Hand-procession of The Cliff Tea

A cup of Wuyi Cliff tea undergoes more than 20 processes, it has the most complex production process and the highest requirements. The local tea artisans summarize the traditional processes as follows: 1. Picking, 2. Withering, 3. Shaking, 4. Controlling water, 5. Frying, 6. Rolling, 7. Roasting, 8. Sorting, 9. Re-roasting and 10. Storing and Packing (一采二倒青,三摇四围水,五炒六揉金,七烘八捡梗,九复十筛分).” This simple folk song outlines the extremely complex production processes of the cliff tea.


Cliff tea is harvested once a year, typically between late April and mid-May, from the beginning of Grain Rain (Guyu, 谷雨) to before the start of Summer (Lixia, 立夏). The quality of tea is closely tied to the standards of leaf picking. Generally, harvesters pick one bud with two to three leaves, at most four. There are strict requirements for harvesting: no picking during rainy or dewy conditions, and avoiding intense sunlight. The optimal time for picking is from 9 to 11 am in the morning.


After the fresh tea leaves are picked, it is necessary to transport them to the tea processing workshop in the shortest time possible. However, since workshops are not allowed inside the Wuyi Mountain, fresh leaves can only be transported out of the mountains on foot. It takes several hours of walking back and forth on the mountain road, which is very laborious.

Once reach the workshops, all the fresh leaves need to be poured into a Qinghu (青弧), then shake them by hand, spreading them evenly into sieves to dry on bamboo shelves. Depending on factors such as intensity of sunlight, wind speed, humidity, the freshness of the leaves, as well as different tea varieties, the timing needs to be flexibly adjusted. For example, for Rou Gui (肉桂), the method used is sun-drying and air-drying twice.

Zuo Qing

Zuo Qing (做青) is an essential step in forming the unique aroma of Cliff tea. Similar to Tai Chi, it involves shaking and rotating the bamboo trays to let the tea leaves flying in the air, causing them to collide and rub against each other, causing the leaves to be structurally damaged, allowing the internal substances to come into contact with air and oxidize to create the beautiful aroma. The entire process takes several hours.

Frying & Rolling

The purpose of Chao Qing (炒青Frying) is to use high temperatures to destroy the activity of enzymes in the tea leaves, stop fermentation, and stabilize the aroma compounds that have already formed during the “Zuo Qing” process. Rolling is the primary factor in shaping the appearance of the Cliff tea, aimed at releasing the juice inside the leaves and rolling the tea leaves into tight strips. When firing, an iron pot is heated over firewood until it reaches a temperature of around 220 to 280 degrees celcius, then the tea leaves are stir-fried by hands for about two minutes. After that, they are quickly transferred to a bamboo tray for rolling. Then firing and rolling again. Double-frying and double-rolling is a unique method of making Wuyi Cliff tea, where the second round can compensate for any shortcomings in the first round while also creating a beautiful appearance known as "dragonfly head," "snail tail," and "frog skin."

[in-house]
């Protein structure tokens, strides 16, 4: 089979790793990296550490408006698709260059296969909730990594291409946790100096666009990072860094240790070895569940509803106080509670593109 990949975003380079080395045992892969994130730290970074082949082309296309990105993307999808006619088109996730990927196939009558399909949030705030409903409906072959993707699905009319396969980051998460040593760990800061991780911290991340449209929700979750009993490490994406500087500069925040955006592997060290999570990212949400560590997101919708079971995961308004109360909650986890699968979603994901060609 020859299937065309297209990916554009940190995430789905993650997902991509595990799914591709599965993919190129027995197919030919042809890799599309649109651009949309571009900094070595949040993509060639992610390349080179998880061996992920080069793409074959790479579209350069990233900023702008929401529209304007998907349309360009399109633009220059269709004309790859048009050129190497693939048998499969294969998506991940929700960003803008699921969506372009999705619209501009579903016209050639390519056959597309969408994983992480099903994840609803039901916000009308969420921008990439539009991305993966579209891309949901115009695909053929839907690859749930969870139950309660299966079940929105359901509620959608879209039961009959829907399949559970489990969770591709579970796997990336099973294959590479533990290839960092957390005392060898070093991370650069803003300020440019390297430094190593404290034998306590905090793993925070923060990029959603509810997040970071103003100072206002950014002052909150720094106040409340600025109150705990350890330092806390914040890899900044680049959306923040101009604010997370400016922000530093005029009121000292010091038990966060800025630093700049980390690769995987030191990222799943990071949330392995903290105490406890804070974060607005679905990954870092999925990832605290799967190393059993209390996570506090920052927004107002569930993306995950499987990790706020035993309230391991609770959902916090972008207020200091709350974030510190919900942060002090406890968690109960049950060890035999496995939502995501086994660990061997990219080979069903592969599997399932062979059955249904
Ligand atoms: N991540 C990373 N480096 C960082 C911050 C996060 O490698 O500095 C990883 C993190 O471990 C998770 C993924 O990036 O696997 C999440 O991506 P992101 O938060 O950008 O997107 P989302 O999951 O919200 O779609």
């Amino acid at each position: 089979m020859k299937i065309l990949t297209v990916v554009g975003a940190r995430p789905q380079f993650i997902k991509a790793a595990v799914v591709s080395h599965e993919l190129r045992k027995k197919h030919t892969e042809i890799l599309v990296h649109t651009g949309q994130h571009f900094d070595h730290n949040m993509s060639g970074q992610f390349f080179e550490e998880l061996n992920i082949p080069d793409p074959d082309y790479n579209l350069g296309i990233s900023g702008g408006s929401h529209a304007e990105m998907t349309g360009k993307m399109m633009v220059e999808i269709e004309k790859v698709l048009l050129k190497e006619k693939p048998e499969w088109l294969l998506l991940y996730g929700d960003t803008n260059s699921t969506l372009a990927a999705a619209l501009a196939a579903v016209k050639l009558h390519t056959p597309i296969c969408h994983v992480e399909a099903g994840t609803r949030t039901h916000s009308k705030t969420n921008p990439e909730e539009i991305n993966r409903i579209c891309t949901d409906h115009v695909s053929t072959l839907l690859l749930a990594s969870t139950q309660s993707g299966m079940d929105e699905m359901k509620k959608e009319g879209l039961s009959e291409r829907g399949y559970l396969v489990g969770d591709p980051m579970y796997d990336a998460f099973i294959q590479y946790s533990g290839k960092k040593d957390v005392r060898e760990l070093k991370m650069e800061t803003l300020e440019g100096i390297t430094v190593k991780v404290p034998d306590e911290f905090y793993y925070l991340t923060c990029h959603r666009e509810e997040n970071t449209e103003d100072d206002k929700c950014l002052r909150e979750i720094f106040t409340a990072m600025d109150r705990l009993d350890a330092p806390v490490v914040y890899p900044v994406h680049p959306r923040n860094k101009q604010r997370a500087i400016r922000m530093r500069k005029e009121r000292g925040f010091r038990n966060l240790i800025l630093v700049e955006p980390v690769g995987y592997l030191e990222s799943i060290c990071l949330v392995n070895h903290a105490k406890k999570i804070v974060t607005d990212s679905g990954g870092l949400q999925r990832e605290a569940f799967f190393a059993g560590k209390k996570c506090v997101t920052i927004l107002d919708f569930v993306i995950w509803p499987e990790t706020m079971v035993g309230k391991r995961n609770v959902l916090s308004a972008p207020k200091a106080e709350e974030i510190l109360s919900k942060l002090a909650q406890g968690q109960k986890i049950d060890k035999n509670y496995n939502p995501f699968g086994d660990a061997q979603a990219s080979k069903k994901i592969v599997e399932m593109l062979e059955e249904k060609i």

First Roasting

The tea leaves that have been fried and rolled will be sent to the roasting room for the first roasting, aiming to make the tea reach a semi-dry state. Before roasting, it requires a highly experienced tea master to prepare the charcoal fire and accurately perceive the required temperature. The tea leaves are put in a roasting cage and placed over the charcoal fire, moving from high to low temperature, a process known as “roasting to walk out the water (走水焙)”. Different varieties of tea require different times and temperatures for this process. For example, the optimum temperature for Shui Xian (水仙) is slightly higher than that for regular tea, so precise control of time and temperature is very important in this step.

First Sorting

The roasted tea leaves are poured into a Cha Hu (茶湖) and shaken to remove yellowed leaves (Huang Pian 黄片), torn leaves, old leaves, etc. These leaves are then transferred into a container called Shui Shai (水筛) and removed from the roasting room. The next day, female workers pick out and throw away the stems of the leaves and unwanted leaves missed by the previous worker. This is to prevent the minerals in the tea from being sucked into their stems. Currently, this step is still mostly done by hand.

Second Roasting

To improve the quality of tea, it is roasted for a second time. The difference is, unlike the First Roasting, this time, a covered fire is used. And the second roasting is an important reason why Wuyi Cliff tea is so unique. We know that tea was discovered for its detoxifying properties, and just like a laxative, to help the body to eliminate toxins. These substances may has a certain stimulating effect on human body, so the process of making tea is similar to the process of  traditional Chinese medicine, which uses fire and roasting to weaken and remove the irritating components. Furthermore, charcoal roasting can also greatly enhances the layers and wonderful aroma of the tea. The traditional roasting is full fire (足火), which fully stimulates all the contained substances. However, modern people prefer light-flavored oolong tea, so there are more and more medium-fire (中火) with stronger floral notes on the market.

Storing and Packing

Tea that has undergone secondary or multiple roasting needs to be stored in wooden boxes lined with aluminum foil or well-sealed tin can for annealing (退火). This is because freshly roasted tea carries a strong charcoal fire, which can be irritating to people. It requires several months of storage to allow the fire to slowly fade away and the aroma of the tea to become softer.


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